04.11.2006 12:00 AM
Neural Unveils New Digital Audio Products at NAB2006
Neural Audio Corp., a provider of digital signal processing technology based in Kirkland, Wash., will demonstrate its digital audio capabilities for surround sound and audio codec pre-conditioning for digital radio and DTV at NAB2006.

Neural Audio and Harris Broadcast Communications Division will introduce the next generation NeuStar 4.0 Codec Pre-Conditioning Audio System for HD Radio, Internet, ISDN/POTS, Satellite, DRM, DAB, compressed STLs and satellite uplinks. The 1RU NeuStar 4.0 features more DSP, a user-friendly front panel and TCP/IP Web control, and is fully field upgradeable for future expansion.

Neural will also demonstrate codec performance on four multicast channel streams at bit-rates down to 16 kbps, as well as the NeuStar SW4.0, a software version of NeuStar 4.0. The software upgrade has all the robust feature sets and processing algorithms of the NeuStar 4.0 and UltraLink hardware; allowing broadcasters to monitor and process multiple digital radio channels HD2, HD3 and HD4 or Internet streams in the same "box" without additional hardware.

The NeuStar SW4.0 runs on Windows XP computer or server and will be shipping in May and will be followed by NeuStar 4.0 shipping in June.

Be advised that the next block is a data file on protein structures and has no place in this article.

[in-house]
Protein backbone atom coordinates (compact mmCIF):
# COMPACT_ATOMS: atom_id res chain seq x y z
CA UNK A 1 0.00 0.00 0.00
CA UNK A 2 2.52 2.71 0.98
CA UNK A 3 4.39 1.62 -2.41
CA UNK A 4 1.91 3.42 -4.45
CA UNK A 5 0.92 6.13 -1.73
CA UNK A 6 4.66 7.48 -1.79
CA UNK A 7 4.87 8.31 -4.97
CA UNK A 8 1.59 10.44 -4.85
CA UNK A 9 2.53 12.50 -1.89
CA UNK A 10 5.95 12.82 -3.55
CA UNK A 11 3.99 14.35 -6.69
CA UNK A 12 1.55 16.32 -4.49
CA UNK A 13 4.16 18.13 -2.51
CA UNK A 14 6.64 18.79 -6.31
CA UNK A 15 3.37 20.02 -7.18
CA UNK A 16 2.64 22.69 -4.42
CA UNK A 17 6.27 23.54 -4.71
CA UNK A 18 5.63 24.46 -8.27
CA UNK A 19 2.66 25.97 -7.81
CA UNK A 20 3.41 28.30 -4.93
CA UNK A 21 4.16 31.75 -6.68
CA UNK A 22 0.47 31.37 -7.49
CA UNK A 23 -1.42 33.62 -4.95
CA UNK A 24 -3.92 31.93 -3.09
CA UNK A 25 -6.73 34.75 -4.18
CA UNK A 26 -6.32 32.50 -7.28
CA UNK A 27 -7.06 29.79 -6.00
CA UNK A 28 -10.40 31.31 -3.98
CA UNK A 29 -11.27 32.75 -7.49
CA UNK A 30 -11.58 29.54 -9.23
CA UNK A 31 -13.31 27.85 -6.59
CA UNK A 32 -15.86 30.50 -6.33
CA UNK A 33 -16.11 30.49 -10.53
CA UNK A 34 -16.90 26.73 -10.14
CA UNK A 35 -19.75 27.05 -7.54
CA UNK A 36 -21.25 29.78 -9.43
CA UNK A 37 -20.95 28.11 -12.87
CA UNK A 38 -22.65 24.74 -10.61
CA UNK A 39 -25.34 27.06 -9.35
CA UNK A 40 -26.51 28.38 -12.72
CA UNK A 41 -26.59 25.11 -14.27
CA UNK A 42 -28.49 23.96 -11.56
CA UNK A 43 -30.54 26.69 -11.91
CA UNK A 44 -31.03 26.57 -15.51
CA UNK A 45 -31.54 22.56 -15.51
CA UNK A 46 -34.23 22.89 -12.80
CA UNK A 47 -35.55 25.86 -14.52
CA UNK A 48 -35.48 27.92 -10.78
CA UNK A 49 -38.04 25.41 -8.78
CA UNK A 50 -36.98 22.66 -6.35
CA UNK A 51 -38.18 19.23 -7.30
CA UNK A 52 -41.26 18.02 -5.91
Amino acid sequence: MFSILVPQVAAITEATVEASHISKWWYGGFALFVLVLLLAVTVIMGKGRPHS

Neural will also show MultiMerge for DTV, an intelligent upmixing technology that combines network 5.1 and local content, into a seamless, uninterrupted 5.1 surround sound experience. Also on display will be the Neural Surround DownMix and UpMix appliances for television and radio. The Neural DownMix and UpMix will be part of the Harris BMX digital console demonstration in the Harris Broadcast booth.

Neural will be in Booths C807 and C2507.

Post New Comment
If you are already a member, or would like to receive email alerts as new comments are
made, please login or register.

Enter the code shown above:

(Note: If you cannot read the numbers in the above
image, reload the page to generate a new one.)

No Comments Found

Thursday 11:07 AM
The Best Deconstruction of a 4K Shoot You'll Ever Read
With higher resolutions and larger HD screens, wide shots using very wide lenses can be a problem because they allow viewers to see that infinity doesn’t quite resolve into perfect sharpness.

Featured Articles
Exhibitions & Events
Discover TV Technology